Students at Howard University loudly protested former FBI Director James Comey Friday as he delivered a convocation address.
As Comey, making a rare public appearance since leaving the FBI, began his speech welcoming new students at Howard University, protesters could be heard yelling from the back of the room, raising their fists and shouting. Some of the slogans included "No justice, no peace, "We shall not be moved" and "white supremacy is not a debate."
Standing before a packed auditorium, Comey stood silently for over 15 minutes as the students yelled, "I love being black" and "Get out James Comey -- you're not our homey."
"I love the enthusiasm of young folks, but I wish they understood what a conversation is," Comey said as the students continued to chant, sing and clap throughout his entire prepared remarks. He said that he had received a number of invitations to speak over the place several months, but "chose to come here."
"I look forward to adult conversations about what is right and what is true," Comey concluded, as he ended to a standing ovation.
As holder of the school's Gwendolyn S. and Colbert I. King endowed chair in public policy, Comey is slated to give a number of speeches during the following year. His role at Howard will include engaging the Howard community through a lecture series "designed to foster fruitful discussion and spur meaningful interaction," according to a university press release.
Freshman Howard student Nayla Hale, a member of HU Resist, said that students were specifically troubled by Comey's views on the so-called, "Ferguson effect," which suggests police officers use restraint out of concern over being videotaped during violent confrontations.
"James Comey represents an institution diametrically opposed to the interests of Black people domestically and abroad," said HU Resist in a statement passed out at the convocation Friday. "The 'Ferguson Effect,' for example, is an outright racist lie designed to undermine Black Liberation Movement."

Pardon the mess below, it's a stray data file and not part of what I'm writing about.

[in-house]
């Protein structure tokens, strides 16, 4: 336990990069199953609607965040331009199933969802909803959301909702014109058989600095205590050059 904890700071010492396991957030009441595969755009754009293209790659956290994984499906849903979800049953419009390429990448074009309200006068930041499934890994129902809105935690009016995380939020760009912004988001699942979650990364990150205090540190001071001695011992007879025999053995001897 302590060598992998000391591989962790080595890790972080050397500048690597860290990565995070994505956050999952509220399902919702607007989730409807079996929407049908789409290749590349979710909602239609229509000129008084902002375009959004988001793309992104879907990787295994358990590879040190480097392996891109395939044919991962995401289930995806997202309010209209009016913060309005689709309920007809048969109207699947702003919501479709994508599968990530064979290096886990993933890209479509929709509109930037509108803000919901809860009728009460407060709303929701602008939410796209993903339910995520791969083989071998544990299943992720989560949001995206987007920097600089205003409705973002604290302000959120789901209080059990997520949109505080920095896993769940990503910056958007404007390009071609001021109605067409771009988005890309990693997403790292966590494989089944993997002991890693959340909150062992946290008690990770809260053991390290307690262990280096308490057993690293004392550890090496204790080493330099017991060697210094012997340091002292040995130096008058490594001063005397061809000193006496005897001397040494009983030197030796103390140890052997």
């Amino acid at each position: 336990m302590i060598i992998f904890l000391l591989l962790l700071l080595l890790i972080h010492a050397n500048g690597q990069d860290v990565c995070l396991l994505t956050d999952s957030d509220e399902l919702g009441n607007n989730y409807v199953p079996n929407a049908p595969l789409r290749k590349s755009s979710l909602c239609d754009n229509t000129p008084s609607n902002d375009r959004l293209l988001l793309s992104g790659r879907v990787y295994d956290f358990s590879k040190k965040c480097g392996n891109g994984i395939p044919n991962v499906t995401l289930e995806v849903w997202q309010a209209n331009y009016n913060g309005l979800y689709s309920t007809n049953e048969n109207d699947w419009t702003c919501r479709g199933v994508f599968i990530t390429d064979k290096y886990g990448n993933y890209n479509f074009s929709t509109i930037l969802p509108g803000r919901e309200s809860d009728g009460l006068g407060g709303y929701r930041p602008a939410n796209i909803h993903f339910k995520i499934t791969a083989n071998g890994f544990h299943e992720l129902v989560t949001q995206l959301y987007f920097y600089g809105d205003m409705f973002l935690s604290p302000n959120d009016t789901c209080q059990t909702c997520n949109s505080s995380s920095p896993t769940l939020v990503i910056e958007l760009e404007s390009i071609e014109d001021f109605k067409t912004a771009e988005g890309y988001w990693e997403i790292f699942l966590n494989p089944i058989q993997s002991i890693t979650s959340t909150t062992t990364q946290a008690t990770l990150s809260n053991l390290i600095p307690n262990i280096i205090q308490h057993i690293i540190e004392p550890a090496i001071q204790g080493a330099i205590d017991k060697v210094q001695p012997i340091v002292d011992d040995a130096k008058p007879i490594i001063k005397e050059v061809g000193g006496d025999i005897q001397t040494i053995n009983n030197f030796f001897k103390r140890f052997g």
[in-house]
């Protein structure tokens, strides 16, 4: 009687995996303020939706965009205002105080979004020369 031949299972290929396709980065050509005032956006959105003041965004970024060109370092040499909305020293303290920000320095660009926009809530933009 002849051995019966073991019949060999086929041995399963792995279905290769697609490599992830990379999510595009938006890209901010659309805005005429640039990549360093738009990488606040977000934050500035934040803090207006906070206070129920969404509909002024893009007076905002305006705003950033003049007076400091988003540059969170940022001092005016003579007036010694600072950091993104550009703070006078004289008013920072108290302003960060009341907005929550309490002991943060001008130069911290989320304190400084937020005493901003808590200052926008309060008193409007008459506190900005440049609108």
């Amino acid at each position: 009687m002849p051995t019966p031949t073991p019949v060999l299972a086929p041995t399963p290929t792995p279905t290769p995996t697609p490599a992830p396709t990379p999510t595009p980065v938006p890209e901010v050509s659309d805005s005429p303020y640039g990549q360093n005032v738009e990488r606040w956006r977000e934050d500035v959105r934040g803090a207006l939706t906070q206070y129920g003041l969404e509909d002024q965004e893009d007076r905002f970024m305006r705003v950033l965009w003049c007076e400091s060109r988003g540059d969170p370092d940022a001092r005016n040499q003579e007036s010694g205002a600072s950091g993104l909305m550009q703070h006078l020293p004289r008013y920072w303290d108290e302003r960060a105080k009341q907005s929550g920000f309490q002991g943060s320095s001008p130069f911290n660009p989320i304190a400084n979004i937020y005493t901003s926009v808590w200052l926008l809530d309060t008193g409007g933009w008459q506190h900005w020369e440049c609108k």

But other students told CNN they thought the group went about it the wrong way.
"What just happened is not the Howard way at all," Brittiany Royster, also a freshman at Howard. "I wanted to hear him out. I love being black, but I also love being black and educated. And in order to do that, is to choose intellect over ignorance -- you have to keep an open mind and hear all parties out."
Trump's name was not mentioned by any speakers Friday, though the political climate during his administration was a theme in others' remarks.
"There's great crisis our nation," said Rev. Dr. Bernard L. Richardson, as Comey bowed his head during the opening prayer. "Truth is being rendered irrelevant," sparking a church-like call-and-response from the audience which said, "that's right."
The former FBI head has stayed mostly out of the spotlight since his dramatic testimony before the Senate intelligence committee in June -- one of the more significant moments to develop in the ongoing saga over Russia's role in the 2016 presidential election.
CNN reported earlier this week that Justice Department special counsel Robert Mueller has requested the White House turn over any documents related to Comey's dismissal, as well as information connected to an Oval Office meeting in which Trump told Russian officials that firing Comey eased pressure on his White House.